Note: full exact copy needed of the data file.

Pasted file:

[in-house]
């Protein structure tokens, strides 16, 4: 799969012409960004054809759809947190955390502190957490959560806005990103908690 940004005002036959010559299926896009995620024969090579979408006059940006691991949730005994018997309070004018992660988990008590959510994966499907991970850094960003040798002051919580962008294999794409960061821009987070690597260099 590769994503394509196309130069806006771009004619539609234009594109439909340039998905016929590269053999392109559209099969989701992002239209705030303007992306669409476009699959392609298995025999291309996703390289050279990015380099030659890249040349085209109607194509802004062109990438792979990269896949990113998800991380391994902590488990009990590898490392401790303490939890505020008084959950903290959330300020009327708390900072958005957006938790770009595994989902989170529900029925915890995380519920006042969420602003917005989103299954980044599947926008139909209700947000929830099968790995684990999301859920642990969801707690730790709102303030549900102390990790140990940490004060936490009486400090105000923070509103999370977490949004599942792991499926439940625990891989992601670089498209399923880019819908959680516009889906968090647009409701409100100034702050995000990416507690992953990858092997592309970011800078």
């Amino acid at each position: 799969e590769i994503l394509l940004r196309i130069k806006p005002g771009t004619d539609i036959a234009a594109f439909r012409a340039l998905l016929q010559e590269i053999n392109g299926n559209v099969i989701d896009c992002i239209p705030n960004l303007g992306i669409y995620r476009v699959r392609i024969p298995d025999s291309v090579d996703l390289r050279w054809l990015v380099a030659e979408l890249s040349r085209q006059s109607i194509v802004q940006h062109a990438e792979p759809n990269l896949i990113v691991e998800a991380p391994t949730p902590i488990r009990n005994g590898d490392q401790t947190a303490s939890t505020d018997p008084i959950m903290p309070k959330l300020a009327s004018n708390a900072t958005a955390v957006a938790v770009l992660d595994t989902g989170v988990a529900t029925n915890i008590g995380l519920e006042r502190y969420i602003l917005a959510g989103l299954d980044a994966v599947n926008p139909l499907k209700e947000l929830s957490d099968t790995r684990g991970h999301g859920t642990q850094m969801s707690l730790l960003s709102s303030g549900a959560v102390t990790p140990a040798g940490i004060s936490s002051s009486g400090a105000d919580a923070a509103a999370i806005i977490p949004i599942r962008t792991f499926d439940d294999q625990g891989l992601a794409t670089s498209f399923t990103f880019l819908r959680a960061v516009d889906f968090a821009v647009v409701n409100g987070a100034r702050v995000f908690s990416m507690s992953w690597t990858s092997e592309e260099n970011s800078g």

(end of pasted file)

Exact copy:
[in-house]
């Protein structure tokens, strides 16, 4: 799969012409960004054809759809947190955390502190957490959560806005990103908690 940004005002036959010559299926896009995620024969090579979408006059940006691991949730005994018997309070004018992660988990008590959510994966499907991970850094960003040798002051919580962008294999794409960061821009987070690597260099 590769994503394509196309130069806006771009004619539609234009594109439909340039998905016929590269053999392109559209099969989701992002239209705030303007992306669409476009699959392609298995025999291309996703390289050279990015380099030659890249040349085209109607194509802004062109990438792979990269896949990113998800991380391994902590488990009990590898490392401790303490939890505020008084959950903290959330300020009327708390900072958005957006938790770009595994989902989170529900029925915890995380519920006042969420602003917005989103299954980044599947926008139909209700947000929830099968790995684990999301859920642990969801707690730790709102303030549900102390990790140990940490004060936490009486400090105000923070509103999370977490949004599942792991499926439940625990891989992601670089498209399923880019819908959680516009889906968090647009409701409100100034702050995000990416507690992953990858092997592309970011800078």
């Amino acid at each position: 799969e590769i994503l394509l940004r196309i130069k806006p005002g771009t004619d539609i036959a234009a594109f439909r012409a340039l998905l016929q010559e590269i053999n392109g299926n559209v099969i989701d896009c992002i239209p705030n960004l303007g992306i669409y995620r476009v699959r392609i024969p298995d025999s291309v090579d996703l390289r050279w054809l990015v380099a030659e979408l890249s040349r085209q006059s109607i194509v802004q940006h062109a990438e792979p759809n990269l896949i990113v691991e998800a991380p391994t949730p902590i488990r009990n005994g590898d490392q401790t947190a303490s939890t505020d018997p008084i959950m903290p309070k959330l300020a009327s004018n708390a900072t958005a955390v957006a938790v770009l992660d595994t989902g989170v988990a529900t029925n915890i008590g995380l519920e006042r502190y969420i602003l917005a959510g989103l299954d980044a994966v599947n926008p139909l499907k209700e947000l929830s957490d099968t790995r684990g991970h999301g859920t642990q850094m969801s707690l730790l960003s709102s303030g549900a959560v102390t990790p140990a040798g940490i004060s936490s002051s009486g400090a105000d919580a923070a509103a999370i806005i977490p949004i599942r962008t792991f499926d439940d294999q625990g891989l992601a794409t670089s498209f399923t990103f880019l819908r959680a960061v516009d889906f968090a821009v647009v409701n409100g987070a100034r702050v995000f908690s990416m507690s992953w690597t990858s092997e592309e260099n970011s800078g």